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Amazon hikes annual price of Prime membership

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Amazon's Prime membership will become more expensive later this month, with the company citing growing wages and transportation costs to justify the price increase.

The online retail giant announced the Prime subscription price hike as it reported strong fourth-quarter sales on Thursday. Amazon drew a profit of $14.3 billion for the three-month period ended December 31, 2021 on sales of $137.4 billion. It's the company's fifth consecutive quarter in which revenue topped $100 billion as Americans engaged in online retail therapy during the pandemic.

The earnings beat Wall Street's expectations, and Amazon's stock soared 13% in after-hours trading.

Increase in Amazon Prime membership

The price of an annual membership to Amazon Prime is increasing to $139 from its current $119. Prime members who pay monthly will see their cost rise by $2, to about $15 per month. 

The $20 price hike for annual Prime membership represents a 17% increase — or roughly three times the current rate of inflation.

Those signing up for Prime for the first time will be charged the higher price starting February 18, while current members will see the new higher price after March 25, or whenever their membership renews, Amazon said. 

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Amazon last increased its Prime membership price in 2018, and before that in 2014. A Prime membership subscription provides members with free and faster shipping on many products as well as access to Amazon's media library.

Nearly two-thirds of U.S. households have a Prime membership, according to research from Insider Intelligence. Any cancellations by consumers turned off by the price hike will likely be minimal, Neil Saunders, an analyst at GlobalData Retail, said in a research note.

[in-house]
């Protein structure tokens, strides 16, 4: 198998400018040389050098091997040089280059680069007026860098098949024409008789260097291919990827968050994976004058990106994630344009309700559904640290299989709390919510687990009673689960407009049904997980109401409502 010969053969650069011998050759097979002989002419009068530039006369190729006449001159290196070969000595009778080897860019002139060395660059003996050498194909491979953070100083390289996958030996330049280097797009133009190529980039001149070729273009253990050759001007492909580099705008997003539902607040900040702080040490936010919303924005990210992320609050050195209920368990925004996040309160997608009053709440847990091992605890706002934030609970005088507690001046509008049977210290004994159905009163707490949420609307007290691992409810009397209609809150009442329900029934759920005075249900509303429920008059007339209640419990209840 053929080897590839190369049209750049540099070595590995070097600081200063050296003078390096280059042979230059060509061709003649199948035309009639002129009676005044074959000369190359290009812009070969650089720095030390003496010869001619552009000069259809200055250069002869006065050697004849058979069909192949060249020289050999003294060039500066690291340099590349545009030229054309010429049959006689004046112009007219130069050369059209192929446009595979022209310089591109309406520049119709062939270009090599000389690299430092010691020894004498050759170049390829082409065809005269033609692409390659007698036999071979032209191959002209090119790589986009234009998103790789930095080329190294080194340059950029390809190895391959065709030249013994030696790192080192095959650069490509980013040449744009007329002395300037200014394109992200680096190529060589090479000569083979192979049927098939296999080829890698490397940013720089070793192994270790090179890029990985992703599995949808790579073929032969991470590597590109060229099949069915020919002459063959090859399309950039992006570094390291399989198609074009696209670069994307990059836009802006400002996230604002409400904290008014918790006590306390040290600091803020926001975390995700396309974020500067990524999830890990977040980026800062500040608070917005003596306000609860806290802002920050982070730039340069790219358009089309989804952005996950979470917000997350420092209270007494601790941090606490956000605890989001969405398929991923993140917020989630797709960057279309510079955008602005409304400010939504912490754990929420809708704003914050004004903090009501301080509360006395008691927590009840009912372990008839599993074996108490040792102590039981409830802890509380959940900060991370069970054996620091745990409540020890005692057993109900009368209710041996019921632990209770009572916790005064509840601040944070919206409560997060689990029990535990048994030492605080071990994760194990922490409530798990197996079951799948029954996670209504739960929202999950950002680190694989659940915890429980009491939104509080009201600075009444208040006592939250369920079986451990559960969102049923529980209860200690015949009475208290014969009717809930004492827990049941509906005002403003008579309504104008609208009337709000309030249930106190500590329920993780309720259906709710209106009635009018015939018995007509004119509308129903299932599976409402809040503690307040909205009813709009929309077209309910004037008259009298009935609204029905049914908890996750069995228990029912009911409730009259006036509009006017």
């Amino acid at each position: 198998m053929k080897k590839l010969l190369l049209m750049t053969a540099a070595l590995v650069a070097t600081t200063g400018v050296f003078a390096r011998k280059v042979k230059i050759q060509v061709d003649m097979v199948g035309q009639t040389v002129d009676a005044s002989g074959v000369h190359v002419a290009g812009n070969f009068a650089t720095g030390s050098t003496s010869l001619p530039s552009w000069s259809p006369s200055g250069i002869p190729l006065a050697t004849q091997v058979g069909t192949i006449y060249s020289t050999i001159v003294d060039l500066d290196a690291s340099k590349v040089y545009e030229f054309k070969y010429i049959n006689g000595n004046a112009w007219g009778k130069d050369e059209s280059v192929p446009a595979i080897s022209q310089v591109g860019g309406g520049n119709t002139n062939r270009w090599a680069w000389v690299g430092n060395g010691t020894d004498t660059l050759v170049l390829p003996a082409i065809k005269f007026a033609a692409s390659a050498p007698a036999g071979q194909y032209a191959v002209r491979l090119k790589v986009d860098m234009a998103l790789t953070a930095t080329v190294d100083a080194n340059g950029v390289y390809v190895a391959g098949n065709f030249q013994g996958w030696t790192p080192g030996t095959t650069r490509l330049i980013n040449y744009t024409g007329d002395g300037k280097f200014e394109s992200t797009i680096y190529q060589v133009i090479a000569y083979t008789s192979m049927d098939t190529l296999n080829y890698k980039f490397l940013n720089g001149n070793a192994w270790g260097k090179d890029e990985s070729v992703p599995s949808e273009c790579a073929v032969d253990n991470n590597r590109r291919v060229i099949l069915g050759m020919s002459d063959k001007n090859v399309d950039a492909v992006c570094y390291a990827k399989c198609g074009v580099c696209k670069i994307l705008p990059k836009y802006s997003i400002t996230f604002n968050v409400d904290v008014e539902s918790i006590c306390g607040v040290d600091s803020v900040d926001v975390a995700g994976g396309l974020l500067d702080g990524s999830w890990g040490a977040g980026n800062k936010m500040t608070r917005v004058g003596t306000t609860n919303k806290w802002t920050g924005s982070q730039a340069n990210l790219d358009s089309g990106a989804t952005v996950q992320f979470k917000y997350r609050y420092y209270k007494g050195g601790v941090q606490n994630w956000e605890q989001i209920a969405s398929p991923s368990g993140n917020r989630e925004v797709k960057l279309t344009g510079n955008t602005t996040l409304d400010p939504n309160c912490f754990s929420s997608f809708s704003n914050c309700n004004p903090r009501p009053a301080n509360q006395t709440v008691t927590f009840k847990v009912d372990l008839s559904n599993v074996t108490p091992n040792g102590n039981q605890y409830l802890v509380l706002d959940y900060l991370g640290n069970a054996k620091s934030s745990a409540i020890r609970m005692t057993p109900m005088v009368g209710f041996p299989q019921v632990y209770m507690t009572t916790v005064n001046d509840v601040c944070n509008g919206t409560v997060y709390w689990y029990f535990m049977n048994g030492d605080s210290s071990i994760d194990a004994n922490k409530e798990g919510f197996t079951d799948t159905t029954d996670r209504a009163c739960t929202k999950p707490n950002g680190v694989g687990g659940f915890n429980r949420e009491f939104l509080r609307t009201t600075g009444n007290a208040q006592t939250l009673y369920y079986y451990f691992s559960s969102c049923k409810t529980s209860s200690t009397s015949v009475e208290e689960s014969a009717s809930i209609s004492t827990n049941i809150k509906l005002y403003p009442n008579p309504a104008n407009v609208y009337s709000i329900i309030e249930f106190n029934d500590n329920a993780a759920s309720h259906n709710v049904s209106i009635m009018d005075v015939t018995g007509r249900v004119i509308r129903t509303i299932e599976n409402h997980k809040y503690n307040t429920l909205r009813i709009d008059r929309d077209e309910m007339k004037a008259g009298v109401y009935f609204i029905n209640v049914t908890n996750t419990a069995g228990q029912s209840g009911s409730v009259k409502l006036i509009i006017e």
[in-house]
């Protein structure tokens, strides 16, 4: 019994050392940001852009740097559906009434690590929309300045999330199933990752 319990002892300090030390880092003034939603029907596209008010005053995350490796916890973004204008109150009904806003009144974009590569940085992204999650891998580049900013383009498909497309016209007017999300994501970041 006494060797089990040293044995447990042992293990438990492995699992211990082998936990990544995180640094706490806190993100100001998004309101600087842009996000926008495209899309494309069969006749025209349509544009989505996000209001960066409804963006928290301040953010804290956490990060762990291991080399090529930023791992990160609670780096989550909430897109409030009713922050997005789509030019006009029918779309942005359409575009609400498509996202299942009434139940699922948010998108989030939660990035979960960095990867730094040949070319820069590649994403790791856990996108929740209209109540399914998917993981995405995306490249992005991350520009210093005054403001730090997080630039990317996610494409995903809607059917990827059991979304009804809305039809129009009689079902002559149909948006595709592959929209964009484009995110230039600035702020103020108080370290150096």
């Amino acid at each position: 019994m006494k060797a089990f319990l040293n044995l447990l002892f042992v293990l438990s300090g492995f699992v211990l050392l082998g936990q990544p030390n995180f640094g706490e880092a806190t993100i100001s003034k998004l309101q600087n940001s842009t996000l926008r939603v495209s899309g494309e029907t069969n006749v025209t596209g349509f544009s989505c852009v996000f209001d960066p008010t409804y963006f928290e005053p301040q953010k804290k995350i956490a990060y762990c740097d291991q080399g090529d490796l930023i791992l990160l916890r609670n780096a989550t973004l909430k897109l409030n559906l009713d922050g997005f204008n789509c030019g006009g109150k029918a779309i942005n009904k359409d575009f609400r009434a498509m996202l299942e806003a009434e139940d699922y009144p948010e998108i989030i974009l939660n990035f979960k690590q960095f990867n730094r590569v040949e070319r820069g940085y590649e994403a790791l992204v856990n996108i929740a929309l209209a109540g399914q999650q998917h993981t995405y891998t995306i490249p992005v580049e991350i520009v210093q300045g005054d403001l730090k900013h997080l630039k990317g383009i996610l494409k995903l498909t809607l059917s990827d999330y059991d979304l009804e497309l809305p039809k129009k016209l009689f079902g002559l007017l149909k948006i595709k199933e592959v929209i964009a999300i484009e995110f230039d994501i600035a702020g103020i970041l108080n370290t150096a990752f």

"[T]he program still represents excellent value for money. It is also the case that, unlike Netflix, Amazon has not regularly increased prices," Saunders wrote.

Pandemic boom

Seattle-based Amazon was one of the few retailers that prospered during the COVID-19 outbreak. As physical stores selling nonessential goods temporarily or permanently closed, homebound people turned to the e-commerce giant for everything from groceries to cleaning supplies.

But growth has slowed as newly vaccinated Americans have become more comfortable going out again. And the company, like many others, are dealing with global supply chain issues and shortages of workers.

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"Like all retailers, Amazon has faced inflationary pressures right across its supply chain and logistics operations and, even with its extensive volume, scale and characteristic efficiency it has not been able to mitigate the pressure. Operating costs are up by 12.9%, including a 10% rise in shipping costs," Saunders wrote. 

In the last quarter, Amazon's operating income dropped by nearly half, leading it to look in other areas for revenue growth — including raising its Prime price.

"What's now clear is that Amazon must work much harder to generate future gains, especially as competitors are making much more effort with their omnichannel and digital services," Saunders wrote.

Other analysts expect Amazon's growth to pick up steam this year as the economy recovers from the latest COVID-19 wave. Driving that growth is the company's ecommerce dominance, robust advertising gains, and leadership in internet cloud and other storage services, Aaron Kessler, an equity analyst with investment bank Raymond James, said in a report.

Raising the price of a Prime membership could boost the company's revenue by $1.5 billion, according to BofA Global Research.

Longer term, Amazon is also slowly expanding its brick-and-mortar presence. In January, the company said it plans to open a 30,000 square-foot clothing store in a Southern California mall later this year, a first for the online retailer. Shoppers will get personalized recommendations sent to their phones as they browse.

The Associated Press contributed reporting.

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